Having claimed the property in the prior action solely as community property and having procured a decree therein based on its character as such, Mrs. Krier is precluded from seeking in this later action another award thereof based on an entirely different interest (homestead or otherwise) existing, but unclaimed, at the time of the earlier adjudication. Under the circumstances, she was required to advance her entire interest, whether community or homestead, or both, in order to permit the court to make an effective and complete adjudication of the respective interests of the parties. ( Cf. Metropolitan Life Ins. Co. v. Welch, 202 Cal. 312, 318 [ 260 P. 545].) Not having done so, she cannot relitigate the matter, whether it be held that the two suits involved the same cause of action insofar as they concerned her interest in the property, or merely involved a common issue as to her interest in the property.
The separate maintenance suit placed in issue the interests of the parties in particular property, and the court having determined the issue, the judgment on the merits is conclusive.
The judgment is affirmed.
Shenk, J., Edmonds, J., Traynor, J., and Spence, J., concurred.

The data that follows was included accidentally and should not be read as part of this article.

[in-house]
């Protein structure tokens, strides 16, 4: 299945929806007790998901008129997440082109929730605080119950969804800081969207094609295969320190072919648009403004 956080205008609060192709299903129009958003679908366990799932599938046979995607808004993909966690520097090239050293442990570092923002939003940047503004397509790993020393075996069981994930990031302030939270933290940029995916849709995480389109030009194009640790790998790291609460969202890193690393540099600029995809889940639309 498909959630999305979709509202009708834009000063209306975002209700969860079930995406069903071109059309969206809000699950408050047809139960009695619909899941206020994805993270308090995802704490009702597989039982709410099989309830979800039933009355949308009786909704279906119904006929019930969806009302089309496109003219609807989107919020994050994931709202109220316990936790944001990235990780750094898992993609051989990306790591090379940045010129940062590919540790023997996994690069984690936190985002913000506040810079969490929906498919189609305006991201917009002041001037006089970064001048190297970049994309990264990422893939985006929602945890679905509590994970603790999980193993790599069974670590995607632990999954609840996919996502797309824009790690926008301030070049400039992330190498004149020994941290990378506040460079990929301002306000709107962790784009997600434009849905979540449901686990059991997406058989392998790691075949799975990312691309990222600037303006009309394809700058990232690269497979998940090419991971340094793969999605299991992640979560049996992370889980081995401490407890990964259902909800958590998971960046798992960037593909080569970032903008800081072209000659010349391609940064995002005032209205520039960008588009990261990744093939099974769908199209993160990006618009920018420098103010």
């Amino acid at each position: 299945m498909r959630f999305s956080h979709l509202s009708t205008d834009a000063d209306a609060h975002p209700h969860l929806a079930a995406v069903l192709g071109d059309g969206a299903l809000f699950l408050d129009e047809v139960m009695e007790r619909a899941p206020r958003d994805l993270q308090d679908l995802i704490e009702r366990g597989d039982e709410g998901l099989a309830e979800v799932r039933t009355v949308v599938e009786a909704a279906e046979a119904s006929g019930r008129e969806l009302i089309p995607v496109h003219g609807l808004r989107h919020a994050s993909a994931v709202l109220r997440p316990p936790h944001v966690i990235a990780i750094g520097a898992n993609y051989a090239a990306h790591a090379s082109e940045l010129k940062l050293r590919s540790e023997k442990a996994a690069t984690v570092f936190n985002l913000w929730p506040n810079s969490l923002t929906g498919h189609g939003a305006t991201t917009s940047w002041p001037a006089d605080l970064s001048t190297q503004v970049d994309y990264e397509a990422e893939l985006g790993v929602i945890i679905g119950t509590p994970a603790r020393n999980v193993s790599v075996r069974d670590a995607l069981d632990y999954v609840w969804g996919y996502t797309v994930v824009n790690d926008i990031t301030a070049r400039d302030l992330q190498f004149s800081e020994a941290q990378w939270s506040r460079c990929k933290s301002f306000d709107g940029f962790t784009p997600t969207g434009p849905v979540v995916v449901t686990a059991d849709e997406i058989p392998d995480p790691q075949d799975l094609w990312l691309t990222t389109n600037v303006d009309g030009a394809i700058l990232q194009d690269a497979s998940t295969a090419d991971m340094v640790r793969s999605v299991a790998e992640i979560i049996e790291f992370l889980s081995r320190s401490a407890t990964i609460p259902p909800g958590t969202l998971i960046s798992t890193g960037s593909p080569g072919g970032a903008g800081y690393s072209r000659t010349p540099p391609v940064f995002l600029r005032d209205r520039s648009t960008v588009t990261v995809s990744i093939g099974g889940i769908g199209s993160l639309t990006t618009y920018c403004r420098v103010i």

I concur in the decision herein but wish to point out the inconsistency between it and Monroe v. Superior Court, ante, p. 427 [ 170 P.2d 473], in which I dissented. In the Monroe case the issue was whether a decree in an action for separate maintenance determining the issue of future support, the amount, or duration thereof, was res judicata and hence foreclosed a subsequent modification of the decree. The majority opinion in that case held that it was not. In the case at bar the problem is whether a decree in a separate maintenance action determining property rights is res judicata in a subsequent proceeding involving the same property. The majority of this court holds that it is. The only difference between these cases is that the first involves the right to support and the second the right to property. There is no reason why the rule should not be the same in both cases. If it is res judicata in the case of property, and it is so held in the case at bar, it should also be res judicata where a support allowance is involved. I pointed out in my dissenting opinion in the Monroe case that the same rules should apply in separate maintenance actions as in divorce actions; in the latter the decree is res judicata whether the issue involves support or property. ( Puckett v. Puckett, 21 Cal.2d 833 [ 136 P.2d 1]; Long v. Long, 17 Cal.2d 409 [ 110 P.2d 383]; Tolle v. Superior Court, 10 Cal.2d 95 [ 73 P.2d 607].)